In his article, Davidoff Solomon predicted, "The unicorn wars are coming, as the downturn in the market will force these onetime highfliers to seek money at valuations below their earlier billion-dollar-plus levels, known as 'down rounds.'”

He also goes into more detail about the kinds of wars that will occur, including those 

  • Who own common stock vs. those who own preferred -- those with preferred make out better.
  • Employees vs new money -- in other words between stock options that may now be worthless as new investors push the value down significantly.
  • New money vs. old money -- in this case the valuation given the shares that new investors get vs. those earlier investors got. 
  • Founders vs. everyone else.
If you're interested in unicorns because they set a tone for the market, Davidoff Solomon's article is worth checking out.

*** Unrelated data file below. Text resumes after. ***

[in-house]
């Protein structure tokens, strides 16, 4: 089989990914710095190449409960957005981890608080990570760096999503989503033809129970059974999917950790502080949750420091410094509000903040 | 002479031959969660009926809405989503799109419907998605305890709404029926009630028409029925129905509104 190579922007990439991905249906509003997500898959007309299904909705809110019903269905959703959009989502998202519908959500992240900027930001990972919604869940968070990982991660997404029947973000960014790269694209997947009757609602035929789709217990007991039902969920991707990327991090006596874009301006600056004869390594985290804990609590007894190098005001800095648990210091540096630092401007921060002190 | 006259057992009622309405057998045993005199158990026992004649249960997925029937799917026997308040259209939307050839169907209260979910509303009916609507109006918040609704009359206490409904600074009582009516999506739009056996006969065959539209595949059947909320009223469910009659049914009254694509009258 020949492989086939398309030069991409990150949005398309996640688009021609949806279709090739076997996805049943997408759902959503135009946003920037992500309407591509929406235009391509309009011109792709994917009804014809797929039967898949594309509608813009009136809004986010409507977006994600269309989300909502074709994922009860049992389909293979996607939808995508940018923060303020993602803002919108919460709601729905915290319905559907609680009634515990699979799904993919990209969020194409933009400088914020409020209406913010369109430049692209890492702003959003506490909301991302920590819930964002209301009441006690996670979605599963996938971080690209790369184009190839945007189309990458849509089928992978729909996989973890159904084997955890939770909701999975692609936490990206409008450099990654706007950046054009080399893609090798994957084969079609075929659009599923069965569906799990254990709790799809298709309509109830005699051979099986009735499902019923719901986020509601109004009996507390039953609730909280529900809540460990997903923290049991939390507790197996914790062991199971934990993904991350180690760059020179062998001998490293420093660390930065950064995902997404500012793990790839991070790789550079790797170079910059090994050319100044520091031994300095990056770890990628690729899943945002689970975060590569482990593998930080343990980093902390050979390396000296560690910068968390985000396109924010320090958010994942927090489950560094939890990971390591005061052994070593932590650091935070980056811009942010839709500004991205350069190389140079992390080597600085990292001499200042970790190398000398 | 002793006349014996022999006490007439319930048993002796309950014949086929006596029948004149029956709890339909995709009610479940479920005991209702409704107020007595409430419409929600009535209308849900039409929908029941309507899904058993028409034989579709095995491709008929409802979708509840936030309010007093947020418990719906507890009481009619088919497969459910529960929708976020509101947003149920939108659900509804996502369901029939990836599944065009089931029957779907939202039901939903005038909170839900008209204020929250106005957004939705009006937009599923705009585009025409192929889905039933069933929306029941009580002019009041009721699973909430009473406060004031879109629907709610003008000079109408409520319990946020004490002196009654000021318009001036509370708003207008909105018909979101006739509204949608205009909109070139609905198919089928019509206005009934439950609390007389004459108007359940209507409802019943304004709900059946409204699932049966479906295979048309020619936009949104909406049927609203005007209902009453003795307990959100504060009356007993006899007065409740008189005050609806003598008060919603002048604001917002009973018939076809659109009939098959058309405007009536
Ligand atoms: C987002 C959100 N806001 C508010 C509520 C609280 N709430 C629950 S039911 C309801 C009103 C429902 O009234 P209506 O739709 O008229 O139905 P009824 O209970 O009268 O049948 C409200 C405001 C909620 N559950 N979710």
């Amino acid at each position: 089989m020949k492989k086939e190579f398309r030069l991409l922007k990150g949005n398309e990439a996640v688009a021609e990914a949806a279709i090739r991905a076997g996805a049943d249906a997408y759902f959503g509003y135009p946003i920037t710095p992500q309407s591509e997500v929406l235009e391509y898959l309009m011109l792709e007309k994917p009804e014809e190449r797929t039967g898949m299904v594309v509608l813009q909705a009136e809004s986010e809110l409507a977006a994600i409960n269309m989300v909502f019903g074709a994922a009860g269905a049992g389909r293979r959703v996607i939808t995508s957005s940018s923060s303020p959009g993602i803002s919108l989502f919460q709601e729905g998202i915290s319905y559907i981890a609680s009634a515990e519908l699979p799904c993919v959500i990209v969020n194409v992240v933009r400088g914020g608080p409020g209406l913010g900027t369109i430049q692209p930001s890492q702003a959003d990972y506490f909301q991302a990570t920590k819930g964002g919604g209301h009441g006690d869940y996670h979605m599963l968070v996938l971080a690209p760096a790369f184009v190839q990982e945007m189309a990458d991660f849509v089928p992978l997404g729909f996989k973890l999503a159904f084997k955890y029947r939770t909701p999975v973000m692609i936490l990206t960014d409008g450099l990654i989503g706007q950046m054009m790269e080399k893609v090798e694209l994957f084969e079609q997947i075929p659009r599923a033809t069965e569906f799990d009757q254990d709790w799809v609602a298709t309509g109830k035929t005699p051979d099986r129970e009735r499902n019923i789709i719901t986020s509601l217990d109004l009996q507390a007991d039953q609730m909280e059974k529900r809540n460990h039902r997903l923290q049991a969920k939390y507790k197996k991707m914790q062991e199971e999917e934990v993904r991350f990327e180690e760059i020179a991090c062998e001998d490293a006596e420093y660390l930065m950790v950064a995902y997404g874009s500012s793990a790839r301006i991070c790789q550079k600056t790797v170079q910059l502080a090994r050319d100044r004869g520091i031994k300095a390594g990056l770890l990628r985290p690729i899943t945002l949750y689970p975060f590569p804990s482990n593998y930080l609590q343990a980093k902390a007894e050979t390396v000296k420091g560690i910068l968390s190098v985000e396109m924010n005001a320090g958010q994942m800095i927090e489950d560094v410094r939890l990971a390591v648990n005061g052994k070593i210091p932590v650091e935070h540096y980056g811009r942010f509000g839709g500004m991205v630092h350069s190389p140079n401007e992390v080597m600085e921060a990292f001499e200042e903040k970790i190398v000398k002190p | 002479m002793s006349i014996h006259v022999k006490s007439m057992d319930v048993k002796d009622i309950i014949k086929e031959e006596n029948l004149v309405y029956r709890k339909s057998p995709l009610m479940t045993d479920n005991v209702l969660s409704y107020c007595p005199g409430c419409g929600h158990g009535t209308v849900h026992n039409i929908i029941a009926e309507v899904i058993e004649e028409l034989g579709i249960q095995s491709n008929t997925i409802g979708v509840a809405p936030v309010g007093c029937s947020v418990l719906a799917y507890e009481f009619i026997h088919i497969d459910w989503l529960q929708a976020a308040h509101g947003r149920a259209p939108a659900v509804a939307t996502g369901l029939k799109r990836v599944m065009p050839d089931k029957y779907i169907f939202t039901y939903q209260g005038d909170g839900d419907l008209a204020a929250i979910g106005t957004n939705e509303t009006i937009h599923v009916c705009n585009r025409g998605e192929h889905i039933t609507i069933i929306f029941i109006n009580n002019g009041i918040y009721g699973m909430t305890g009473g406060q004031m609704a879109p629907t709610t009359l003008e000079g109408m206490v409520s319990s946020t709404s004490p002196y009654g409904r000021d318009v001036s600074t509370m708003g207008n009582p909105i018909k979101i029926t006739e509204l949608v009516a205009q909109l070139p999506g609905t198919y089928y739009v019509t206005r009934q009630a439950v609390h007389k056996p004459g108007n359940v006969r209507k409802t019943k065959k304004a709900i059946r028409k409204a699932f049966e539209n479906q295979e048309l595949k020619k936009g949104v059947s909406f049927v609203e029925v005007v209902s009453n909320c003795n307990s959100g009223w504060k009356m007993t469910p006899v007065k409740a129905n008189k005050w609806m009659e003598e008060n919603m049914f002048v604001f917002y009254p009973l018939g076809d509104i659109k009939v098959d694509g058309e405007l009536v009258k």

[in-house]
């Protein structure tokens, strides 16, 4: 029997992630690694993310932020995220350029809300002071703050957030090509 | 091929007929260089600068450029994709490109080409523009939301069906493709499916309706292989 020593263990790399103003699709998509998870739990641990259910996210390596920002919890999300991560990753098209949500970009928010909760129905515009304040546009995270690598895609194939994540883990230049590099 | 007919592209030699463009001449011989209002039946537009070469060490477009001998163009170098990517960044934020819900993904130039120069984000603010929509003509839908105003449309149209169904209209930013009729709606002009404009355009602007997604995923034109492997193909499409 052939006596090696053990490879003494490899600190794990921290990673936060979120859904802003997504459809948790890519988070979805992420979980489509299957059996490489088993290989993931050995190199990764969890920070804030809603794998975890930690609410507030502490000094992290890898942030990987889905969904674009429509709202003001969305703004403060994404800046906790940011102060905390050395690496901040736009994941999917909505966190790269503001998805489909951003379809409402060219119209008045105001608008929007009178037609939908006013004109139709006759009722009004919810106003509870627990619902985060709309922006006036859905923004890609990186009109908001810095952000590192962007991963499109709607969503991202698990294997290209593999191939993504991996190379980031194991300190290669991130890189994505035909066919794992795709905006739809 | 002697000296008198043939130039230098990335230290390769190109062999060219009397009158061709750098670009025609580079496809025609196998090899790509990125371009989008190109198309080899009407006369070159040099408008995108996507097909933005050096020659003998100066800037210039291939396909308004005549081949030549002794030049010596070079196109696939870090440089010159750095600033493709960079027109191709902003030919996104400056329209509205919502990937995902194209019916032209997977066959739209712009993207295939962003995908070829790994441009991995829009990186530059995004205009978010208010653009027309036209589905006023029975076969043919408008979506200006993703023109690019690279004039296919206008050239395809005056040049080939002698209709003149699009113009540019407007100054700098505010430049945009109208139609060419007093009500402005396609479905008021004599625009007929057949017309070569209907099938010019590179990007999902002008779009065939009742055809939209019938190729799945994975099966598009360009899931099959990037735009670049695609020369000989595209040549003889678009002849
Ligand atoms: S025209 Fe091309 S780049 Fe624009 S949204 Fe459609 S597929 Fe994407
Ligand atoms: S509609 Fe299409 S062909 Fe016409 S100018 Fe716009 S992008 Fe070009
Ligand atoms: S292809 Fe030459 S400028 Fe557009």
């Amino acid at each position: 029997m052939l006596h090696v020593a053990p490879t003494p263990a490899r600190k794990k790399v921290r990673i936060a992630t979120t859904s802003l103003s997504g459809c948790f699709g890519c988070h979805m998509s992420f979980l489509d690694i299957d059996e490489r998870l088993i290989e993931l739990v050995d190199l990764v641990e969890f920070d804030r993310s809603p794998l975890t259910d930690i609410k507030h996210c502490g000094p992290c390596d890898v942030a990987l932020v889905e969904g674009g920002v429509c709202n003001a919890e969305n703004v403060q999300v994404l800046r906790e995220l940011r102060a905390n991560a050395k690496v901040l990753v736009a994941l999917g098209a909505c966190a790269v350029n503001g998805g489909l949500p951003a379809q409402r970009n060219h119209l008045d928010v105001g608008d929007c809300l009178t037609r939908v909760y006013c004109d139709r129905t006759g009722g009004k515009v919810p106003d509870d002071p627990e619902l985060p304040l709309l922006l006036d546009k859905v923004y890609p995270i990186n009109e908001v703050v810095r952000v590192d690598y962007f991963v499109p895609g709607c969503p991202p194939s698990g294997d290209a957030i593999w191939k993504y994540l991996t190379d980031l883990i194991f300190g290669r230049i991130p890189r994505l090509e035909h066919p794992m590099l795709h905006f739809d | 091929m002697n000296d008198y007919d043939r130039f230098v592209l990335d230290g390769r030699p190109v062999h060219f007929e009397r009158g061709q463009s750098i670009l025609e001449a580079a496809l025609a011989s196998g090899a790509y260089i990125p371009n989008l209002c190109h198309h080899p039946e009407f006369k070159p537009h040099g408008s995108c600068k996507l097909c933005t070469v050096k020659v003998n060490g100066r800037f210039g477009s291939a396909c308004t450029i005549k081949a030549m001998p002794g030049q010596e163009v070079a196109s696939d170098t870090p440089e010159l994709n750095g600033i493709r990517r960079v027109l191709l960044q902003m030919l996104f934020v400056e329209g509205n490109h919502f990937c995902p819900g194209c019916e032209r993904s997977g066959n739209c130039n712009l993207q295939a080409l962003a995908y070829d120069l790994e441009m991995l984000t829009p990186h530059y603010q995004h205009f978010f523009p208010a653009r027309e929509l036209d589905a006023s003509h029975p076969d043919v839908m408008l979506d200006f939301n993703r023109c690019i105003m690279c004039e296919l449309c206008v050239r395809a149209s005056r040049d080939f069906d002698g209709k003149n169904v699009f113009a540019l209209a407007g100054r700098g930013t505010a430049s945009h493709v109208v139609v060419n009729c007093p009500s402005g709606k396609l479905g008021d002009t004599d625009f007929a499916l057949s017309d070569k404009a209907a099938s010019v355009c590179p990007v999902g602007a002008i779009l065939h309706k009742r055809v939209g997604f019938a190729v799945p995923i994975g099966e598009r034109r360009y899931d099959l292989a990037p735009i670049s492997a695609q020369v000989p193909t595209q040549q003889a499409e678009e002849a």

Wednesday, January 20, 2016

Is Wi-Fi Security a New Trend?

We've already issued our predictions for top trends for 2016, but we're seeing a new trend -- at least from the privacy-interested Wall St. Journal. (A couple of years back, the Journal ran a multi-part series on our lack of privacy.)  

On Tuesday, the Journal ran an article about rarely patched firmware holes that make home routers vulnerable. The reporter, Jennifer Valentino-DeVries, works on special projects for the Investigations group at The Wall Street Journal. Her current coverage focuses on technological tracking and surveillance and the impact these have on business, society and the law.

Meanwhile, the Journal's consumer tech reporter, Joanna Stern, also wrote about public Wi-Fi and security. In her test, of a new high-speed public Wi-Fi system in New York City, Stern spent about half her article talking about security threats, offering key security tips such as: encrypt, delete public networks that can automatically connect to your phone (and can damage if that network has been compromised).